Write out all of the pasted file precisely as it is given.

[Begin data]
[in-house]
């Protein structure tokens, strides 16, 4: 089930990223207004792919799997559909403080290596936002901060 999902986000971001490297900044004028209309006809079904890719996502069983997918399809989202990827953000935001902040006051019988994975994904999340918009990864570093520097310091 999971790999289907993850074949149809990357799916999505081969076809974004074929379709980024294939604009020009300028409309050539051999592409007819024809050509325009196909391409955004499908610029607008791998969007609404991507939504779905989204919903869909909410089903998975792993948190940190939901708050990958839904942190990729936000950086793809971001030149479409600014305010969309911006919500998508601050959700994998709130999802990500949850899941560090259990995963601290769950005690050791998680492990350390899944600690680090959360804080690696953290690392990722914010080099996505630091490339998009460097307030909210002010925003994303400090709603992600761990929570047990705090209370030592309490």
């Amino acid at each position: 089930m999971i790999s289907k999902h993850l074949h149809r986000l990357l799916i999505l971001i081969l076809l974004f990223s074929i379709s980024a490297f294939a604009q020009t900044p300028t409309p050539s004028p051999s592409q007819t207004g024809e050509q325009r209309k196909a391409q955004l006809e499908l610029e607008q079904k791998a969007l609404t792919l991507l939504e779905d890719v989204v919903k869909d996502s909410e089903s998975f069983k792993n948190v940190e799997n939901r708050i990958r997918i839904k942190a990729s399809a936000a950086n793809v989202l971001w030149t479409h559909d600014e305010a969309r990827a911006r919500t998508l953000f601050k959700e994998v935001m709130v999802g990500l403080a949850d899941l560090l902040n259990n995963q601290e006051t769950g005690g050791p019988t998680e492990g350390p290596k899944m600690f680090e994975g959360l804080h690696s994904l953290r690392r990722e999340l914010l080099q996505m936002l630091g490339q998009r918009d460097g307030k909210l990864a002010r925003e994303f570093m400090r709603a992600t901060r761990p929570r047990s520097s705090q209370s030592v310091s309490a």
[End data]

[in-house]
């Protein structure tokens, strides 16, 4: 089930990223207004792919799997559909403080290596936002901060 999902986000971001490297900044004028209309006809079904890719996502069983997918399809989202990827953000935001902040006051019988994975994904999340918009990864570093520097310091 999971790999289907993850074949149809990357799916999505081969076809974004074929379709980024294939604009020009300028409309050539051999592409007819024809050509325009196909391409955004499908610029607008791998969007609404991507939504779905989204919903869909909410089903998975792993948190940190939901708050990958839904942190990729936000950086793809971001030149479409600014305010969309911006919500998508601050959700994998709130999802990500949850899941560090259990995963601290769950005690050791998680492990350390899944600690680090959360804080690696953290690392990722914010080099996505630091490339998009460097307030909210002010925003994303400090709603992600761990929570047990705090209370030592309490």
């Amino acid at each position: 089930m999971i790999s289907k999902h993850l074949h149809r986000l990357l799916i999505l971001i081969l076809l974004f990223s074929i379709s980024a490297f294939a604009q020009t900044p300028t409309p050539s004028p051999s592409q007819t207004g024809e050509q325009r209309k196909a391409q955004l006809e499908l610029e607008q079904k791998a969007l609404t792919l991507l939504e779905d890719v989204v919903k869909d996502s909410e089903s998975f069983k792993n948190v940190e799997n939901r708050i990958r997918i839904k942190a990729s399809a936000a950086n793809v989202l971001w030149t479409h559909d600014e305010a969309r990827a911006r919500t998508l953000f601050k959700e994998v935001m709130v999802g990500l403080a949850d899941l560090l902040n259990n995963q601290e006051t769950g005690g050791p019988t998680e492990g350390p290596k899944m600690f680090e994975g959360l804080h690696s994904l953290r690392r990722e999340l914010l080099q996505m936002l630091g490339q998009r918009d460097g307030k909210l990864a002010r925003e994303f570093m400090r709603a992600t901060r761990p929570r047990s520097s705090q209370s030592v310091s309490a």